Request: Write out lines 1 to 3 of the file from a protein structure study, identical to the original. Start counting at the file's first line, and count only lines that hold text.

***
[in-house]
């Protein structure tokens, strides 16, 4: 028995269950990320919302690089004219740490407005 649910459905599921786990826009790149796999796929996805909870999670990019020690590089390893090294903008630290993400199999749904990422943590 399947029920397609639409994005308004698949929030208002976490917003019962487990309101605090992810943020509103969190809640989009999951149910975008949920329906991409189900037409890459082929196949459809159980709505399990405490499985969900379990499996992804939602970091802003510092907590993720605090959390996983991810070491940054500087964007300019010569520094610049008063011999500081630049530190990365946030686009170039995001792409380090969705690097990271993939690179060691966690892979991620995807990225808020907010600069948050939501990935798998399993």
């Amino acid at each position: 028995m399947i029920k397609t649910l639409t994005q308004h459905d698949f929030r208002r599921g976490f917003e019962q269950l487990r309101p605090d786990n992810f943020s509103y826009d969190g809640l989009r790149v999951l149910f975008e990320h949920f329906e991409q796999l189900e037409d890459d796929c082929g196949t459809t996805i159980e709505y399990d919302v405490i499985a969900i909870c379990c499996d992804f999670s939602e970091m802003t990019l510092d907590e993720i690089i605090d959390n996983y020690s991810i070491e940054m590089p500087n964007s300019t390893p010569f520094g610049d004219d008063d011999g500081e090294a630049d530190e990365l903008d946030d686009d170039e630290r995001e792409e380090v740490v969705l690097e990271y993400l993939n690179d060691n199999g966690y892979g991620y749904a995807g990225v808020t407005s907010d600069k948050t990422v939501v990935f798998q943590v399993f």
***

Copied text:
[in-house]
């Protein structure tokens, strides 16, 4: 028995269950990320919302690089004219740490407005 649910459905599921786990826009790149796999796929996805909870999670990019020690590089390893090294903008630290993400199999749904990422943590 399947029920397609639409994005308004698949929030208002976490917003019962487990309101605090992810943020509103969190809640989009999951149910975008949920329906991409189900037409890459082929196949459809159980709505399990405490499985969900379990499996992804939602970091802003510092907590993720605090959390996983991810070491940054500087964007300019010569520094610049008063011999500081630049530190990365946030686009170039995001792409380090969705690097990271993939690179060691966690892979991620995807990225808020907010600069948050939501990935798998399993």
């Amino acid at each position: 028995m399947i029920k397609t649910l639409t994005q308004h459905d698949f929030r208002r599921g976490f917003e019962q269950l487990r309101p605090d786990n992810f943020s509103y826009d969190g809640l989009r790149v999951l149910f975008e990320h949920f329906e991409q796999l189900e037409d890459d796929c082929g196949t459809t996805i159980e709505y399990d919302v405490i499985a969900i909870c379990c499996d992804f999670s939602e970091m802003t990019l510092d907590e993720i690089i605090d959390n996983y020690s991810i070491e940054m590089p500087n964007s300019t390893p010569f520094g610049d004219d008063d011999g500081e090294a630049d530190e990365l903008d946030d686009d170039e630290r995001e792409e380090v740490v969705l690097e990271y993400l993939n690179d060691n199999g966690y892979g991620y749904a995807g990225v808020t407005s907010d600069k948050t990422v939501v990935f798998q943590v399993f």